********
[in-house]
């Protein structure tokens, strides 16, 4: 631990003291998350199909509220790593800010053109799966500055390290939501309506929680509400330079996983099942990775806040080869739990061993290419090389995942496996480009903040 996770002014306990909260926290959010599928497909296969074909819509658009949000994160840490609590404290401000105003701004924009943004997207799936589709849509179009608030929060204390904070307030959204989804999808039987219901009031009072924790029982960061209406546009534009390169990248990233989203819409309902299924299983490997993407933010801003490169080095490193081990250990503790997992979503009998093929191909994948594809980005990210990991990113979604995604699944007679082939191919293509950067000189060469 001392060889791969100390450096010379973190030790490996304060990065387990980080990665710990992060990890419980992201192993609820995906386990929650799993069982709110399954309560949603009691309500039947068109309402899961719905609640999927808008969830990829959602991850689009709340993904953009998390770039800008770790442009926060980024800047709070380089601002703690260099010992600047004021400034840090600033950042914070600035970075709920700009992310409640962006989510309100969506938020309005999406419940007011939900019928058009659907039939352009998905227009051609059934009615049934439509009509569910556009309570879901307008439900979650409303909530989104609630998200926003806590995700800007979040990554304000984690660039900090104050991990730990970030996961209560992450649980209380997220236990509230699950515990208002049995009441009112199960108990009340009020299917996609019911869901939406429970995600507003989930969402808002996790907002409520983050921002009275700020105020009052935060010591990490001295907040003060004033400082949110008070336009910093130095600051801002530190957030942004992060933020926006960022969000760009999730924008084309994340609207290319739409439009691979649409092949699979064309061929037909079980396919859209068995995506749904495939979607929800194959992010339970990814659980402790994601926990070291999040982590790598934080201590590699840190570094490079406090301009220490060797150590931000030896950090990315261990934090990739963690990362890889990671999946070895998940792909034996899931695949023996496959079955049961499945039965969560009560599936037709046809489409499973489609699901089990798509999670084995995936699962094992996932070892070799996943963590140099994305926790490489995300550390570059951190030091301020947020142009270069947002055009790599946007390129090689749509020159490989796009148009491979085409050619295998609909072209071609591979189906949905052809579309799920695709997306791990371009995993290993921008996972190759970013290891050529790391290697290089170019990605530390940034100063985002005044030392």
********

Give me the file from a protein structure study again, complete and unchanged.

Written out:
[in-house]
């Protein structure tokens, strides 16, 4: 631990003291998350199909509220790593800010053109799966500055390290939501309506929680509400330079996983099942990775806040080869739990061993290419090389995942496996480009903040 996770002014306990909260926290959010599928497909296969074909819509658009949000994160840490609590404290401000105003701004924009943004997207799936589709849509179009608030929060204390904070307030959204989804999808039987219901009031009072924790029982960061209406546009534009390169990248990233989203819409309902299924299983490997993407933010801003490169080095490193081990250990503790997992979503009998093929191909994948594809980005990210990991990113979604995604699944007679082939191919293509950067000189060469 001392060889791969100390450096010379973190030790490996304060990065387990980080990665710990992060990890419980992201192993609820995906386990929650799993069982709110399954309560949603009691309500039947068109309402899961719905609640999927808008969830990829959602991850689009709340993904953009998390770039800008770790442009926060980024800047709070380089601002703690260099010992600047004021400034840090600033950042914070600035970075709920700009992310409640962006989510309100969506938020309005999406419940007011939900019928058009659907039939352009998905227009051609059934009615049934439509009509569910556009309570879901307008439900979650409303909530989104609630998200926003806590995700800007979040990554304000984690660039900090104050991990730990970030996961209560992450649980209380997220236990509230699950515990208002049995009441009112199960108990009340009020299917996609019911869901939406429970995600507003989930969402808002996790907002409520983050921002009275700020105020009052935060010591990490001295907040003060004033400082949110008070336009910093130095600051801002530190957030942004992060933020926006960022969000760009999730924008084309994340609207290319739409439009691979649409092949699979064309061929037909079980396919859209068995995506749904495939979607929800194959992010339970990814659980402790994601926990070291999040982590790598934080201590590699840190570094490079406090301009220490060797150590931000030896950090990315261990934090990739963690990362890889990671999946070895998940792909034996899931695949023996496959079955049961499945039965969560009560599936037709046809489409499973489609699901089990798509999670084995995936699962094992996932070892070799996943963590140099994305926790490489995300550390570059951190030091301020947020142009270069947002055009790599946007390129090689749509020159490989796009148009491979085409050619295998609909072209071609591979189906949905052809579309799920695709997306791990371009995993290993921008996972190759970013290891050529790391290697290089170019990605530390940034100063985002005044030392």